This chapter deals with common types of chemical hazards. Your work area may or may not contain all of these hazard types. Your supervisor will train you on the hazards that are present in your particular work area.
Common types of hazardous materials
Three of the most common types of hazardous materials are organic solvents, corrosives, and compressed gases. Each has typical uses and possible health effects. Please note that adverse health effects can result from our improperly handling a chemical, or because we did not use appropriate protective equipment.
Organic solvents, found in almost all workplaces, are the most common industrial chemicals. At the college we find organic solvents in paints, paint thinners, lacquers, adhesives, floor polishes, and correction fluids. We use many organic solvents are used in laboratories.
Because we often use organic solvents to dissolve oils and greases, we should be aware that repeated skin exposure can cause dry skin. The solvent removes the protective oils from the skin, resulting in redness, itching, and pain. If we breathe in the vapors of organic solvents, we may experience dizziness, headache, drowsiness, and nausea. The vapors can also cause irritation of the respiratory tract and mucous membranes. Overexposure for a prolonged period can damage our liver, kidneys, nervous system, and other organs.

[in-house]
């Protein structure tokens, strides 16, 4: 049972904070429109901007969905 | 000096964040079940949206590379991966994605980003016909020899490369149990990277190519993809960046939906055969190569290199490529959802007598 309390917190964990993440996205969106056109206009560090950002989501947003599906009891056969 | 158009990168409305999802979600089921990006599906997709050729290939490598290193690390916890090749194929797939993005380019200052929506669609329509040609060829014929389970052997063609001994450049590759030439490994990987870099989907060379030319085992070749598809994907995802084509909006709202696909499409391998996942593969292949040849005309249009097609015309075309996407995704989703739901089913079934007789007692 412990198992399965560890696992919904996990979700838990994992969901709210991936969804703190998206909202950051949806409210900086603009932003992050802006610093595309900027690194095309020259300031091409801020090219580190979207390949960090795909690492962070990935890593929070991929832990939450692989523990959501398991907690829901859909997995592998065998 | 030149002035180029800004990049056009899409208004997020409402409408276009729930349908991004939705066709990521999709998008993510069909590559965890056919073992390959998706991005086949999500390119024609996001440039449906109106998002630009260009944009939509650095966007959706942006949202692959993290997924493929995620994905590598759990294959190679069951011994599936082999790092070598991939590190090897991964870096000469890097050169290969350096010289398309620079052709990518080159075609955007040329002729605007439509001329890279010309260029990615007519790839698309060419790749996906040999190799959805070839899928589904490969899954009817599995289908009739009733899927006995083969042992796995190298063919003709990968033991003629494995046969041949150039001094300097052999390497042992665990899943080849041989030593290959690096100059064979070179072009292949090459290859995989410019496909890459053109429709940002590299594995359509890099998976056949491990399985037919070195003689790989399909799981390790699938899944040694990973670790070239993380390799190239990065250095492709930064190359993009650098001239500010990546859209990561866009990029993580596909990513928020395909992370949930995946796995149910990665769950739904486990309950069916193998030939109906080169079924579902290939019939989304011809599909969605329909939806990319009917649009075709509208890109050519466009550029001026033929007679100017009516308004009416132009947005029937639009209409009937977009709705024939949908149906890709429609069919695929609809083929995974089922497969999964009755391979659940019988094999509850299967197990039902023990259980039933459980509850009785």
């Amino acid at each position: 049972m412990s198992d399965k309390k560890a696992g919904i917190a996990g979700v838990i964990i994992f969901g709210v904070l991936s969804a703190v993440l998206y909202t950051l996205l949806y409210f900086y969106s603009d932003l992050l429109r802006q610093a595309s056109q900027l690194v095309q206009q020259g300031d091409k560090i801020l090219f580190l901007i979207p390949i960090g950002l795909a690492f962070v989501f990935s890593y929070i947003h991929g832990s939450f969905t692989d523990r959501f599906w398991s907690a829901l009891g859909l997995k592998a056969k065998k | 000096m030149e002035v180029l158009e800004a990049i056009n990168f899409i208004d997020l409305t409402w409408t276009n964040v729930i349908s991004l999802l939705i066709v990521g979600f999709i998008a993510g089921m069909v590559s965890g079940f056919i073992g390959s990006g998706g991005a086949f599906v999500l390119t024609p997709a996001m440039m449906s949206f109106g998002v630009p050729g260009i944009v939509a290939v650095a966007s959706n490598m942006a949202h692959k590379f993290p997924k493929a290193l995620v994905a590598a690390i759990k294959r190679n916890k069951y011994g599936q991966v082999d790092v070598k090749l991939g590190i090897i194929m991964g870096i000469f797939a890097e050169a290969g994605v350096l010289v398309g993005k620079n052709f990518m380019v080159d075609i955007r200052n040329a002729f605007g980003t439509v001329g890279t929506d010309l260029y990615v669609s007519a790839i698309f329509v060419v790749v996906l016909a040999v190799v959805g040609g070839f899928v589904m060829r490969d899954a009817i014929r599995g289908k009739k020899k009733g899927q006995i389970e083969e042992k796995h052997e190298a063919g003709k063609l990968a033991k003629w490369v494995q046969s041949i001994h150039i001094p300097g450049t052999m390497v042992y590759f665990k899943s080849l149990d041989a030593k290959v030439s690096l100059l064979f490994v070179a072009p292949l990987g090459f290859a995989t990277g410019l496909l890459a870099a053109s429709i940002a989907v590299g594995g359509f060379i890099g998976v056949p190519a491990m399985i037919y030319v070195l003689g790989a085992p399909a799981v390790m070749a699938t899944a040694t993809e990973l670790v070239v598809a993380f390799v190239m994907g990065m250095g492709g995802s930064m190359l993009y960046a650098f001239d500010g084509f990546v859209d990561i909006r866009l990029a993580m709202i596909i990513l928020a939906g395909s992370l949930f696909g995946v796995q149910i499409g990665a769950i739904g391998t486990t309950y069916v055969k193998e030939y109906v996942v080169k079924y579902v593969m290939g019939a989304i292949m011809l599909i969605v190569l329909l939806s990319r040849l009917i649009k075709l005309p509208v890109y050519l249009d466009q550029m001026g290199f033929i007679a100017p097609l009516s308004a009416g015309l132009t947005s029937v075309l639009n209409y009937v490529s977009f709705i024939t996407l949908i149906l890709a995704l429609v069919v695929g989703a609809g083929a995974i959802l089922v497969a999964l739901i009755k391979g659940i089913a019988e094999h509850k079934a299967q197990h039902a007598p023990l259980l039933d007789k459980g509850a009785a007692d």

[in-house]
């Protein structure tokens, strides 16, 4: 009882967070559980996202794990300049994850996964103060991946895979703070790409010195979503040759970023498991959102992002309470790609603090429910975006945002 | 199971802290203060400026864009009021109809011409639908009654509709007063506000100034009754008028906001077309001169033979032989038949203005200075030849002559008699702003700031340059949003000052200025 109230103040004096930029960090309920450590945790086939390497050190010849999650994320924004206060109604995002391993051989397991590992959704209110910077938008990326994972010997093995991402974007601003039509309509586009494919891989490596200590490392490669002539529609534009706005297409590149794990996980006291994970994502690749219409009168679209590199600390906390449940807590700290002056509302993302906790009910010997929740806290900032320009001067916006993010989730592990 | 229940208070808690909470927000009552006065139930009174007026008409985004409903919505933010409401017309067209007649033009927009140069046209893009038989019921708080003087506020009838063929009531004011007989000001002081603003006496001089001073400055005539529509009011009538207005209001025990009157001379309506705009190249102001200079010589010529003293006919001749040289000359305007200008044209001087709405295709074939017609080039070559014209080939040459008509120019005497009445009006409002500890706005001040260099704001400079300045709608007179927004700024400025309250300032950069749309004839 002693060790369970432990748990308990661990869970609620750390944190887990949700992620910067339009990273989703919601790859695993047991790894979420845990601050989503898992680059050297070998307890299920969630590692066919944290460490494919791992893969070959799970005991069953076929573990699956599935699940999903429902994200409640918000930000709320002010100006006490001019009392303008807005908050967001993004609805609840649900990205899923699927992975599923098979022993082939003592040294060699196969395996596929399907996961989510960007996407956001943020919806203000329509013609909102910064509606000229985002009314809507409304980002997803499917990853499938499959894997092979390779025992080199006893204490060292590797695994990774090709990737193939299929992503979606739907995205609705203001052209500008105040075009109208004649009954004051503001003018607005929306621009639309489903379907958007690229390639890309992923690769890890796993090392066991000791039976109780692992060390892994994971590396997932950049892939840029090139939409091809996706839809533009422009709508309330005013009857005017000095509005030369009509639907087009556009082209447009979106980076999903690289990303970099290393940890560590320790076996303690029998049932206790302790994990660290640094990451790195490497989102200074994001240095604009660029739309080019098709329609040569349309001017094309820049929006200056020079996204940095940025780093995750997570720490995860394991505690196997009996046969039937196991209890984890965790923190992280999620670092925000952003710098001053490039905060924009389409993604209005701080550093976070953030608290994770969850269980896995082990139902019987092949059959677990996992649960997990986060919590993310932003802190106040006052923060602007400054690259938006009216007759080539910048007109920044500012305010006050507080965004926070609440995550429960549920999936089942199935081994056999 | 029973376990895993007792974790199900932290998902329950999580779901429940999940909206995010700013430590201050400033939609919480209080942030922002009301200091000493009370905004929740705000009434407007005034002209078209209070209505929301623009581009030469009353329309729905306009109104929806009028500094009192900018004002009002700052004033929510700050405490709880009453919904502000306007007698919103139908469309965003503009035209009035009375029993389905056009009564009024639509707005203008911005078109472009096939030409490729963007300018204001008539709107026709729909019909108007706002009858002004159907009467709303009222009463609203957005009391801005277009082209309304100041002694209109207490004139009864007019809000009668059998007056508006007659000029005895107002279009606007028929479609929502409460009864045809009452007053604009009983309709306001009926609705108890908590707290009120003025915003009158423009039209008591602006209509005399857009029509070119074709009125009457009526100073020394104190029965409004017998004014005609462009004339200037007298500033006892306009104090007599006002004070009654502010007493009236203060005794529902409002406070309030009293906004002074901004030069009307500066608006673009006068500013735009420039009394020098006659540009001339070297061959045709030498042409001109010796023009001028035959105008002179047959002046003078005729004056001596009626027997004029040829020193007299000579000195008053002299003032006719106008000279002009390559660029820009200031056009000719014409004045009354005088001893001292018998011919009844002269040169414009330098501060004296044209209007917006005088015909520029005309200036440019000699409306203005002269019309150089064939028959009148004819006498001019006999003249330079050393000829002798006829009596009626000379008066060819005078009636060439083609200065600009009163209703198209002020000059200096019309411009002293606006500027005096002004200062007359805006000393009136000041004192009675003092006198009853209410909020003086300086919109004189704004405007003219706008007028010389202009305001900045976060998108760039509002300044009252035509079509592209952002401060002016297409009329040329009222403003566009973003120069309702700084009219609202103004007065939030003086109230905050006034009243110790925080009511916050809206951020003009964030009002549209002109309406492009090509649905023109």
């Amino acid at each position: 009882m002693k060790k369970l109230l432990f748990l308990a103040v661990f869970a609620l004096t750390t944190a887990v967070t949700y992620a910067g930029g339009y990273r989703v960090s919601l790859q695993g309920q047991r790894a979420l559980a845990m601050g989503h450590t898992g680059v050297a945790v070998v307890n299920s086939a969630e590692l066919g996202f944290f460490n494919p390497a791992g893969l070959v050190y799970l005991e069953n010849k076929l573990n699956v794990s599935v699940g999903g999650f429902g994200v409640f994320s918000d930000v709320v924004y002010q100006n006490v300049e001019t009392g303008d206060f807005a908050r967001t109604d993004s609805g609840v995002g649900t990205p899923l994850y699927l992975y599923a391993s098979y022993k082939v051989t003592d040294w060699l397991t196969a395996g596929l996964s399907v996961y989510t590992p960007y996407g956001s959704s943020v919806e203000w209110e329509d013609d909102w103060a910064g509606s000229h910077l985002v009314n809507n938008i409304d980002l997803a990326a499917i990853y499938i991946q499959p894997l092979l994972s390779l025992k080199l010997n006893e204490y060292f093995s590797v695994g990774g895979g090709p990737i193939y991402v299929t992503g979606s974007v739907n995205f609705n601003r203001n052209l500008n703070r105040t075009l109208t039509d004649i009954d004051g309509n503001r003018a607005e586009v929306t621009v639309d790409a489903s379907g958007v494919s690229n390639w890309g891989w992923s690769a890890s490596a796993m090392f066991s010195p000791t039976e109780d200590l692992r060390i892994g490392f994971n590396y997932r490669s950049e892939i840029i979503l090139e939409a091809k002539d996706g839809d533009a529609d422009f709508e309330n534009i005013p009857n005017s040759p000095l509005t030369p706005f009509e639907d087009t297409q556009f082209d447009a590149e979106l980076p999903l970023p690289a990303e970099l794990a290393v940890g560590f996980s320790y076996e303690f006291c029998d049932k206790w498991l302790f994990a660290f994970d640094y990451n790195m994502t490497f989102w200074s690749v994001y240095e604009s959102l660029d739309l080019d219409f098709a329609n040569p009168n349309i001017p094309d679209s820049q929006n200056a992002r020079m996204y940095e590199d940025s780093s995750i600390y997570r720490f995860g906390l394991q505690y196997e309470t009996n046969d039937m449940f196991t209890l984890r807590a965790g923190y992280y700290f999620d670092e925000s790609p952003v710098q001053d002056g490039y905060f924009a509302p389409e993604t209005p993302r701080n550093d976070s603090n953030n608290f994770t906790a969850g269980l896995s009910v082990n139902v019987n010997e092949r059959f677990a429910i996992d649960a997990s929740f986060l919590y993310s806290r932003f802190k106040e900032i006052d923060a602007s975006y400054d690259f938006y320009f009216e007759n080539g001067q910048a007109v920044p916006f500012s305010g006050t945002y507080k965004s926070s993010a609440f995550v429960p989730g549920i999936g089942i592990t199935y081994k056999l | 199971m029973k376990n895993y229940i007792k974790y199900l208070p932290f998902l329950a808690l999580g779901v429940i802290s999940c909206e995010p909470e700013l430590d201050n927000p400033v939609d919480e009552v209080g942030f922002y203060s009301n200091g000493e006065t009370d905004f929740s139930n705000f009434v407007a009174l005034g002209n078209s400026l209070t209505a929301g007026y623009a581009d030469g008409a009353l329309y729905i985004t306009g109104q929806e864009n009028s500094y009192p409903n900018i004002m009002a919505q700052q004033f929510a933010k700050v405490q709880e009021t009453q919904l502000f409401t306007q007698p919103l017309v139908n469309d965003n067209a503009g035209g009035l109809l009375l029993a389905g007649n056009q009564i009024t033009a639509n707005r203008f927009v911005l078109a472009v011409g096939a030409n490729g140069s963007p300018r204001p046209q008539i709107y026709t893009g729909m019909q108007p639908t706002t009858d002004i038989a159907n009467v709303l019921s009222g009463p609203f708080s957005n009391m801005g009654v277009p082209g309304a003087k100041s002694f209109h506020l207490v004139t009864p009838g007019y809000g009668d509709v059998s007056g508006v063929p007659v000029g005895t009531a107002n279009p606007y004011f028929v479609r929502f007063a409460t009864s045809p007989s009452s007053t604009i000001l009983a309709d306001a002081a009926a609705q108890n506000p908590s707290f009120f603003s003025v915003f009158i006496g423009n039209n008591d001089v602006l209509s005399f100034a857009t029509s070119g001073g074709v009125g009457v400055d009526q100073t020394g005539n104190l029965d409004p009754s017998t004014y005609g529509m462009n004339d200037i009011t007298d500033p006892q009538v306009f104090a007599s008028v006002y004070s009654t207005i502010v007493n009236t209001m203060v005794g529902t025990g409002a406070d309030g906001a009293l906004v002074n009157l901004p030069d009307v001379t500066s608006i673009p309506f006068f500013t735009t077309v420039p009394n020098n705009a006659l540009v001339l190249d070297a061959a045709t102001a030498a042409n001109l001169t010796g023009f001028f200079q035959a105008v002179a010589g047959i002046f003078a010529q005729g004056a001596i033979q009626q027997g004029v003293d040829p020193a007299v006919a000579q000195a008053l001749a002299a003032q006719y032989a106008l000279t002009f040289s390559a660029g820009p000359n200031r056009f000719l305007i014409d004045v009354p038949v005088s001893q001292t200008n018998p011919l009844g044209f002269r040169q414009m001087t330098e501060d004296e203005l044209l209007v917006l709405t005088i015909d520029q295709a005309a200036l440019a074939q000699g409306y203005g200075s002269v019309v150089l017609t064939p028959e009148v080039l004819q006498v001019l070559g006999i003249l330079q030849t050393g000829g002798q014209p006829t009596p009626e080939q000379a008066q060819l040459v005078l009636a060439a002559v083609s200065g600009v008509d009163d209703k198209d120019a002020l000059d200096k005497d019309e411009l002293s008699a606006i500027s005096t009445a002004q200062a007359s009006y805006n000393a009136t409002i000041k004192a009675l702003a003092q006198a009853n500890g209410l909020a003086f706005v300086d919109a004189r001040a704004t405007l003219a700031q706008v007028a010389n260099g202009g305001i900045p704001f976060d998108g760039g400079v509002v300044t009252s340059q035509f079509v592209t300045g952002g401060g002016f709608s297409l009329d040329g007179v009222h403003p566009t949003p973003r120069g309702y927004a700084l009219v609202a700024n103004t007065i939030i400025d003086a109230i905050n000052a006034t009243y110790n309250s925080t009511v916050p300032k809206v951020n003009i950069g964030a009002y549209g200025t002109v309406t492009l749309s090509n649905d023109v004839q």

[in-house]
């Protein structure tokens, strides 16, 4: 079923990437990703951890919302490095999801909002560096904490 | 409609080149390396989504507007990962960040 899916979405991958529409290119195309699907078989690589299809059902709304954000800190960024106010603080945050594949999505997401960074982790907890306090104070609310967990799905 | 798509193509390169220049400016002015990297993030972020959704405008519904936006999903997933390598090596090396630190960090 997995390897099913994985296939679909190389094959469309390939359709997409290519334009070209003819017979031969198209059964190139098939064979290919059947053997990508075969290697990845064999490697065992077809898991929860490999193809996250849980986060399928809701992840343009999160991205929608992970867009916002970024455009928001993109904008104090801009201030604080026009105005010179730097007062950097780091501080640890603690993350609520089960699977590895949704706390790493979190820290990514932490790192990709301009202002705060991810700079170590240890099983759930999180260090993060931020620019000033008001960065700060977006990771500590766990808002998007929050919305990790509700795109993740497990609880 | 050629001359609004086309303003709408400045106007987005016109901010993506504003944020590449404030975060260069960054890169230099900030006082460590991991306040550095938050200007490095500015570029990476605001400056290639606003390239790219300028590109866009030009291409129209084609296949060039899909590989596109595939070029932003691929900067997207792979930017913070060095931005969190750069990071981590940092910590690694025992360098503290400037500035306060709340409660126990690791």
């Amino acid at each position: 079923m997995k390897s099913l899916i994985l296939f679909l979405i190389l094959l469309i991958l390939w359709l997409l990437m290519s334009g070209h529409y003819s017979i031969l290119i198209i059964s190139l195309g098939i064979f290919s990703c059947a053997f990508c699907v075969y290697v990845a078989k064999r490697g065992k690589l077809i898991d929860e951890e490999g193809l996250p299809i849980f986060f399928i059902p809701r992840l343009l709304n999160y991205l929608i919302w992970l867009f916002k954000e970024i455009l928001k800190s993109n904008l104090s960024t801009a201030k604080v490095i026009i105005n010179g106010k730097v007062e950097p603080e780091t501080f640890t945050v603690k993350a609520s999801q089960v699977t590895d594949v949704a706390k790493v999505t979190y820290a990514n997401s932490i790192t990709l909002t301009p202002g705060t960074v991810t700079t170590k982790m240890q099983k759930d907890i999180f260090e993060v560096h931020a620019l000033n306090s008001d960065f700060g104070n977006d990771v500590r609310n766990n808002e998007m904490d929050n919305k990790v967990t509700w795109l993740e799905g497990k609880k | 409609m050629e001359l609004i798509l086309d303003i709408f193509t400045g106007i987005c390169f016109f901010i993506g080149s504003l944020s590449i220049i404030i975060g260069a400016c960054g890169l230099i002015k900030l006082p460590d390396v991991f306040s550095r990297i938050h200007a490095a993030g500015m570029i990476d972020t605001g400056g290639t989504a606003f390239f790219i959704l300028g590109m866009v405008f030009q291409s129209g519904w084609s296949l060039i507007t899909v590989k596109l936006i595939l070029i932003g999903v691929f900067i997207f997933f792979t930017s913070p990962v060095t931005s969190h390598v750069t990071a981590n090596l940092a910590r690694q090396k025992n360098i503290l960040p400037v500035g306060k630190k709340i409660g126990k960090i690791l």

Most organic solvents are flammable. Some can explode or react with other materials to form other hazardous materials.
Corrosives, another common chemical type in the workplace, include acids and bases or caustics. They may be either solid or liquid. For example, many soaps and cleaners are corrosive. We can also find corrosive materials in the laboratory.
These materials can cause severe harm to body tissue. They can cause skin irritation and eye damage. Exposure to vapors can affect the respiratory tract and mucous membranes. Ingestion can severely damage the throat and stomach and may even be fatal.
Most corrosive materials are not flammable. However, they can react with each other and with other materials to produce fire and explosion.
Reed College has compressed gases in a variety of workplaces, including laboratories, the sports center, the health center, the nuclear reactor, the physical plant operation, and the art department. Many of these gases are flammable, corrosive, or toxic. There is also danger of a powerful propellant effect if the pressurized gas within the cylinder should suddenly escape. If the cylinder bursts or the valve is damaged, the sudden release of gas can turn the cylinder into a missile with enough force to penetrate a concrete wall.